Movie Review: “Interstellar” (Christopher Nolan, USA/UK 2014)

*Update: Phil Plait has an article up about the science involved in Interstellar. He’s obviously of a very different opinion about the film’s artistic quality than I am, but he really is an astronomer, so trust him about the science. I certainly knew the system orbiting the black hole was wrong and the time dilation didn’t seem right, but he actually knows what he’s saying. He also wrote a book that has a description of what it would actually be like to fall into a black hole if you’re interested. I will add a link if the Skeptics’ Guide to the Universe does a review, which I’m hoping for.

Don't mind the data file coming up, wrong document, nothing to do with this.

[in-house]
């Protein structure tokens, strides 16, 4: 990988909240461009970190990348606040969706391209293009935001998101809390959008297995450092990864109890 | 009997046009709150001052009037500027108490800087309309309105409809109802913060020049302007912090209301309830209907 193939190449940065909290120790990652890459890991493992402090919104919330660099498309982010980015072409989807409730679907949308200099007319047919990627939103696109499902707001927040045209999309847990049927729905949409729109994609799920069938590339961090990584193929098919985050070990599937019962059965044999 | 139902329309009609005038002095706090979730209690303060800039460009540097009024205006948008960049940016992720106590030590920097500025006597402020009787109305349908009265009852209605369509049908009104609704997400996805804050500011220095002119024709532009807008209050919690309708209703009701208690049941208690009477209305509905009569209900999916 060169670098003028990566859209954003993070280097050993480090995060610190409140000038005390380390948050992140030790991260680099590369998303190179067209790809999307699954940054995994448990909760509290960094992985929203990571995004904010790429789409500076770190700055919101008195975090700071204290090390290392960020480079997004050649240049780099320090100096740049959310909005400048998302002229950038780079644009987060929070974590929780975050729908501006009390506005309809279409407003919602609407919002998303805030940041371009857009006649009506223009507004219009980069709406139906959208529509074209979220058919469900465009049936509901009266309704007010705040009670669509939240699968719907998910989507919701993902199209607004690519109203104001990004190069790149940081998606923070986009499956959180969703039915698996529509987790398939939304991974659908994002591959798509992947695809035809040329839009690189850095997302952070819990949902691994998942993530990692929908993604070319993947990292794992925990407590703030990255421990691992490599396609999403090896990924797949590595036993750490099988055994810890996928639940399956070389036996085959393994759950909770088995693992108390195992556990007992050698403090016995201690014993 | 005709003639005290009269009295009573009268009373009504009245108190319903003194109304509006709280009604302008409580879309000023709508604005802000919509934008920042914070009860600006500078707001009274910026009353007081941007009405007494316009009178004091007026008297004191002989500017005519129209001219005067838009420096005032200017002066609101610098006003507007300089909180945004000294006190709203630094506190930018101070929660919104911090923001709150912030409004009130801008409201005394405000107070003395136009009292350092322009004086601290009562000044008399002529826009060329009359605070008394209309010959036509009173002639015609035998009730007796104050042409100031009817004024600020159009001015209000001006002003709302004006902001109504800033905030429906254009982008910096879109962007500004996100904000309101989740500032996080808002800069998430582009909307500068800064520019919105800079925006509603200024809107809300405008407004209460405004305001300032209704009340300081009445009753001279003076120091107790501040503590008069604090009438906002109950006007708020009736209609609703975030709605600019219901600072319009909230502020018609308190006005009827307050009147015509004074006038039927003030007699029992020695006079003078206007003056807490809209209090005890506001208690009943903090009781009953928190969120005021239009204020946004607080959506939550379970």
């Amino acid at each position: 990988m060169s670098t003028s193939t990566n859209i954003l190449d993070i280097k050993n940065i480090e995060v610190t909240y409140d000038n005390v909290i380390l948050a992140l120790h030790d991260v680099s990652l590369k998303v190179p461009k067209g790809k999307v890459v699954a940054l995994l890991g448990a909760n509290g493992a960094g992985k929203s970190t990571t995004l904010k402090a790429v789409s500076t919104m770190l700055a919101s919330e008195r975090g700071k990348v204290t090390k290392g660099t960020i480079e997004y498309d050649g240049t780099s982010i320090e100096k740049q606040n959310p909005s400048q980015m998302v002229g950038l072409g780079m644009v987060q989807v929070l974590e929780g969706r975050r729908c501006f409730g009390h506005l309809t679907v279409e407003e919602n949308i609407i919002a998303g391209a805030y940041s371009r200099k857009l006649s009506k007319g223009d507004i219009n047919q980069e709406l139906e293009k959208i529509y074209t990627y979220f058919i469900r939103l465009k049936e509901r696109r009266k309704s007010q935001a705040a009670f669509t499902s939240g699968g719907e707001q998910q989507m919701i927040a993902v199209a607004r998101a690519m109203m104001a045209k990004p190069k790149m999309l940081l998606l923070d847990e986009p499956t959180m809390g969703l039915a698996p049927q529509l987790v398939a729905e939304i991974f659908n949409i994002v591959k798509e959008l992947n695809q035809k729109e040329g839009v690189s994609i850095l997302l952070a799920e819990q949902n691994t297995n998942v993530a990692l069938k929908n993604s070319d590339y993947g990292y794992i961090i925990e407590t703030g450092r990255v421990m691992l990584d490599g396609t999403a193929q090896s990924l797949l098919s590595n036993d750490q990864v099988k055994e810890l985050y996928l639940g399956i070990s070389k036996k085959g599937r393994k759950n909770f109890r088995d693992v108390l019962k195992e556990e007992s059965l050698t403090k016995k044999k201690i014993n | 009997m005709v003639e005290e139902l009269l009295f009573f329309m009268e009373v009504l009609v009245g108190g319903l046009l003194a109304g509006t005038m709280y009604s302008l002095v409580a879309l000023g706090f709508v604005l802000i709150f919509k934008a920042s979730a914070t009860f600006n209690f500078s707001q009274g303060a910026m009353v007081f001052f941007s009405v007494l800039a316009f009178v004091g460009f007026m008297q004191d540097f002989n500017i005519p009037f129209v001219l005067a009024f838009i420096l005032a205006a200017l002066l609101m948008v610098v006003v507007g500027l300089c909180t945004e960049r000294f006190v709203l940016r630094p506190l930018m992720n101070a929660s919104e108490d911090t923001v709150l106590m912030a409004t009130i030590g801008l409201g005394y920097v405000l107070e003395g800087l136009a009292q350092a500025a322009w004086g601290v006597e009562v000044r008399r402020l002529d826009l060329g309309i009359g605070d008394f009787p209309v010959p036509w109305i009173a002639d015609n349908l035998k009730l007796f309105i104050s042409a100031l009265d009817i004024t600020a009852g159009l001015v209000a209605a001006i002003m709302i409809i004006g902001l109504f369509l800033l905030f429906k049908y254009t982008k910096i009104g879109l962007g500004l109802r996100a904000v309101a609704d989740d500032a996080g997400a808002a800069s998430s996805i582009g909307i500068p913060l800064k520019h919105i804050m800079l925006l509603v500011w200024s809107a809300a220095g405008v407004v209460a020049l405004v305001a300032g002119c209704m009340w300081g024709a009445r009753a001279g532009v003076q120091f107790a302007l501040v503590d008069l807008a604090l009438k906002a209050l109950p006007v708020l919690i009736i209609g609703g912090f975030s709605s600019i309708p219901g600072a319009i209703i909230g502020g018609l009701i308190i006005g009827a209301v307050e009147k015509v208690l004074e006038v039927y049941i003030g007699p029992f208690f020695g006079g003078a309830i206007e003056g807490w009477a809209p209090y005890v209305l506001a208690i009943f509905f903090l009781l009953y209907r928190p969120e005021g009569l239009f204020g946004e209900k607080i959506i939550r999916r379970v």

I never actually wrote a review of Gravity (Alfonso Cuaron, USA/UK 2013), because I couldn’t really make sense of it–it was so full of religious images that it clearly had some point to make about belief, religion itself, or something related, but I could not figure out what it was. However, something I would definitely have said about it is that it bored the hell out of me because it was just a whole bunch of long chase scenes in space and its extreme over-reliance on CGI made it look like a Pixar film as far as I was concerned. It was also rather a scientific mess. Interstellar plays almost like a response to that film, one that brings back the wonders and other-ness of space as well as using photographic effects and real sets. People kept insisting that Gravity was a visual wonder, but I heartily disagree–this is a visual wonder.